Self-Guided Learning that Works –

Self-Guided Learning that Works

Learning Cycle

My relationship with Self-guided Learning started in 2015 with a simple question:

JJ, if you have unlimited access to information, why are you not devouring it?

Who would have thought that a simple question would take me to innumerable adventures that took place across different subjects, parts of the planet, and schools of thought?

Yet, any question is rendered useless if we’re not willing to go down the rabbit hole of our curiosity to answer it.

But, if your curiosity entices you to dive into diverse areas (sometimes simultaneously), you may find it scary to follow it, knowing that many times you ended up completely distracted and wasted hours that could have been productive.

I’ve been there many times. It starts when a question pops up in the mind, then an “Ok Google…” starts the search, and it stops two hours later when I catch myself on YouTube watching funny videos. The end result: not funny. 

So, how to solve this?

After learning one topic per month, one day at a time, for more than 50 months, I have repeated the process enough times to understand the structure of how learning works.

That’s how I came up with this Self-Guided Learning Framework called the Learning Cycle.

The Learning Cycle

This is a framework for Optimal Self-Guided Learning. In other words, it is a map to help you navigate the rabbit hole.

Without one, we would get lost easily and then frustrated, and after, we’d go back to the comfort of our couch and Netflix nights. (Nothing wrong with it, just try not to normalize extreme forms of that behavior, please.)

When we design our day-to-day so that, instead of a career degree or a job promotion, learning itself becomes the reward, then we’ve essentially hacked a shortcut towards personal satisfaction.

Learning Cycle - JJ Ruescas
The Learning Cycle

Now, let’s talk about the 6 elements of this framework.

1. Consume

By 2008, it was estimated that the average person consumed 100,000 words per day, equivalent to 34 GB of information, an increase of 350% since the 1980s. Compared to our grandparents, we are more exposed to information in one day than they were in their entire lifetimes.

Quantity is the first aspect to consider; the second is quality. Similar to food, not all information is created equally. There is junk info and high-quality info. However, we rarely care about the quality of what our minds consume. If we’re not aware of this, we could be consuming information that will make our minds lethargic and stagnated.

The third aspect to consider is the format of consumption.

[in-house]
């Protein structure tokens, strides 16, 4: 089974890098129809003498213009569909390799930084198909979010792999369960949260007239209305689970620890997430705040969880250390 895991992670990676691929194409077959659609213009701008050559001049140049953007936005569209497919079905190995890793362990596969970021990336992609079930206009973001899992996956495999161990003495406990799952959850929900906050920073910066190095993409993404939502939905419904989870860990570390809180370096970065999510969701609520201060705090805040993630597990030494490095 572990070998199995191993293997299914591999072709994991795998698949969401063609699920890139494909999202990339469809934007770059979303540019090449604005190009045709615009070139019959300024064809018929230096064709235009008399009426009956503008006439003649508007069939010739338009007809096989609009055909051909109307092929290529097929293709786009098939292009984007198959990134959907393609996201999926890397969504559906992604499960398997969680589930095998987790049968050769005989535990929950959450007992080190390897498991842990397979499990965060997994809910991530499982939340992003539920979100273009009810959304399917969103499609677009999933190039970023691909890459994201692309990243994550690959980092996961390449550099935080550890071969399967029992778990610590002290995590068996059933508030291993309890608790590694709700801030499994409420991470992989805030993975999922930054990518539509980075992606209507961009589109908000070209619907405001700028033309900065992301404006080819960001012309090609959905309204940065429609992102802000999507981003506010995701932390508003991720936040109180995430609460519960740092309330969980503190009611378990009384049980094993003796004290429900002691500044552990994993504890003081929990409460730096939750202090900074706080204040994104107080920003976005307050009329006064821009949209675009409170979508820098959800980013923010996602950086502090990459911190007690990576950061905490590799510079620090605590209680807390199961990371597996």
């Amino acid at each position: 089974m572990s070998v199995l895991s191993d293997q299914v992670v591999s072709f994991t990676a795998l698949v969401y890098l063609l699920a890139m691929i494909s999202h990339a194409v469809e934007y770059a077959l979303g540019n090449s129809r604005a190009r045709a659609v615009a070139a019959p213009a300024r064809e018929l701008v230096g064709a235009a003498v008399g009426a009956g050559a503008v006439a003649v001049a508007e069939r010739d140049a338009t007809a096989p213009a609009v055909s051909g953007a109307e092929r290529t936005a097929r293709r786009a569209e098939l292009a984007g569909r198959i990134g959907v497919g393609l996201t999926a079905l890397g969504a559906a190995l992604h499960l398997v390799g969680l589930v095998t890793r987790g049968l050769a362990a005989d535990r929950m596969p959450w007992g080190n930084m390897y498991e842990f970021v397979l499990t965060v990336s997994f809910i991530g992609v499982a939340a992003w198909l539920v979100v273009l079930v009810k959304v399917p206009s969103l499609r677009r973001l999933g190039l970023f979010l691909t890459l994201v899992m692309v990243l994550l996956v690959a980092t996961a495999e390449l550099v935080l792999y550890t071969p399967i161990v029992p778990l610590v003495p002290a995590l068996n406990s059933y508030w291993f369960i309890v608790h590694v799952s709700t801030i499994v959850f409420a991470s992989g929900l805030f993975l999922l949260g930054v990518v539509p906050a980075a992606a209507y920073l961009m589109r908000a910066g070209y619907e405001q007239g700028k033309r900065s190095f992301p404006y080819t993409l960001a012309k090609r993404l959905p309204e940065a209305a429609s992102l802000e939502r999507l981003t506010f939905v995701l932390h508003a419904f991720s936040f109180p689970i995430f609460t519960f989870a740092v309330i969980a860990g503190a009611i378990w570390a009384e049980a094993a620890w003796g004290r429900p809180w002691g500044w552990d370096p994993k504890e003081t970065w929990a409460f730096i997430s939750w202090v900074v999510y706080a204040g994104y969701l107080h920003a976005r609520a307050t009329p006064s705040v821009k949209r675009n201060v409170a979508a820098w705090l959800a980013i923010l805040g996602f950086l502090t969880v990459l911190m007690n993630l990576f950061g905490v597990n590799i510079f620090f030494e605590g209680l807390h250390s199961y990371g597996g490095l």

Every person has a preferable format to consume information, for example, some of us understand and remember better when we see an infographic. Other ones may do better with books. The point is to take full advantage of today’s information formats such as Podcasts, YouTube videos, digital and real books, mentors, etc., to achieve effective learning.

Lastly, in a digital era of constant and neverending distractions, we must learn to exercise our Attention Muscle

2. Consolidate

I find it fascinating when I’m in a restaurant line deciding what to get for lunch, and I get to the part of the menu that says: “Pick your Protein.

Clearly, they’re not talking about whey or pea protein, but instead of beef, pork, or chicken.

What I take from this is that we, as diners, have equated protein to one of the latter options. Similarly, many of us confuse information with knowledge.

When we consume food, our body breaks it down into nutrients that can be absorbed by our metabolism (like protein). In the same way, we are responsible for separating and classifying the ideal pieces of information to be transformed into knowledge, leaving the rest aside.

Not all the information needs to be absorbed, but some pieces can be categorized in Principles, Concepts, Tactics, Lessons, etc. These are the ingredients that make up our knowledge and are essential to generate our own ideas.

In essence, consolidation is digging up the dirt and finding those gold nuggets we can later capitalize on.

3. Store

Consuming information and consolidating it into knowledge is only the beginning of an effective learning process. Without a way to store and retrieve that knowledge in a timely manner, we would be wasting our time and mental resources.